2.1.4  Skrekk  replied to  Cerenkov @2.1.1    2 years ago
Biden Rule action.

I seriously doubt that you ever read or listened to that speech, but instead only know one small soundbite from it.

2.1.5  MrFrost  replied to  Cerenkov @2.1.1    2 years ago
Biden Rule action.

Which is total BS since no one was up for nomination at the time. 

2.1.6  Silent_Hysteria  replied to  MrFrost @2.1.5    2 years ago

Actually that's a good point.  However it does show that democrats will support an if it benefits them and be against it if it doesn't.

same can be said about the republicans though so that is a wash.  

Just shows it is politics as usual democrats crapped out this time.  The republicans will be on the losing side of political games eventually though.  It goes both ways 

2.1.7  MUVA  replied to  Colour Me Free @2.1    2 years ago

It was advise and consent the senate controls judge appointments not the president glad we have a republican senate or we would have a activist court.

2.1.8  WallyW  replied to  Skrekk @2.1.4    2 years ago

Didn't Upchuck Schumer help write the Biden Rule?

2.1.9  WallyW  replied to  Silent_Hysteria @2.1.6    2 years ago

It would be nice if Trump can appoint Amy Coney Barrett to the High Court during his second term. 

Colour Me Free
3  seeder  Colour Me Free    2 years ago
In her opening statement, Sen. Dianne Feinstein (D-Calif.) addressed Kavanaugh about abortion. The question, she said, is not whether Kavanaugh believes that the landmark Roe v. Wade decision is “settled law,” as he has told other senators, but “whether you believe it is the correct law.”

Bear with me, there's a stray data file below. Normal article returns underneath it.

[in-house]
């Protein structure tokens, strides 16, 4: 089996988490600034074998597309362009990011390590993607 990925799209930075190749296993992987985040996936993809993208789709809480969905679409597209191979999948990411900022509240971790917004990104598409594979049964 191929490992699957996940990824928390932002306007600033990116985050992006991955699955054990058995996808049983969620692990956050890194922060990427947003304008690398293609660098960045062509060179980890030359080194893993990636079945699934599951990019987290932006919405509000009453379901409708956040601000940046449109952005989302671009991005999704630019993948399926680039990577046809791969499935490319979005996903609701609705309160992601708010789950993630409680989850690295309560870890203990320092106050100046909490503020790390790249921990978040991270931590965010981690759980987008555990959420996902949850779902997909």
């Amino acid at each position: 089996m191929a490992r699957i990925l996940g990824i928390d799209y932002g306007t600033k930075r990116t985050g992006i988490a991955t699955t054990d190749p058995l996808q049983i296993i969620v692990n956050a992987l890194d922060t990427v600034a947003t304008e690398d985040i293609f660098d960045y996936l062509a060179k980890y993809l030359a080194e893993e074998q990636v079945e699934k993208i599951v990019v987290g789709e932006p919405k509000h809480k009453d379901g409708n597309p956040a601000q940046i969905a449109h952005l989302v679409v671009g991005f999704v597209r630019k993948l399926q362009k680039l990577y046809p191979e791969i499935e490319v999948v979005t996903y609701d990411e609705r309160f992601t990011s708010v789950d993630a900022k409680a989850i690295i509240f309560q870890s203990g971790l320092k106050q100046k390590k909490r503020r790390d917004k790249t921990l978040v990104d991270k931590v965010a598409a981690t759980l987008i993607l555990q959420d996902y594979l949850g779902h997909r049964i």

Just emailing with a friend, he brought up Feinstein's opening statement - ask me whether I thought Roe v Wade was the 'correct law' .. I did not have an answer .. as I do not think I know what 'correct law' is, what do you all think / your opinion on what the definition of correct law is..?

3.1  CB   replied to  Colour Me Free @3    2 years ago

Yes, Roe vs Wade was the correct law based on the criteria the Court used to assent: A women's right to privacy of her own body. This is what Feinstein's position in support of ROE is based on.

Now then, what your friend, if a conservative, could be referring to is there is no "letter of the law" which explicitly states a woman has a right to privacy.

And, as you know, the republicans have been 'milking for cash and votes' the Pro-life voters ever since ROE passed. Conservative 'shock' jocks have been beating that drum for decades now. And now they stand on the threshold. There is little or no chance a republican senator will capitulate to facts, procedures, and truth of circumstances, will those 'hell-hounds of talk' watching there every word.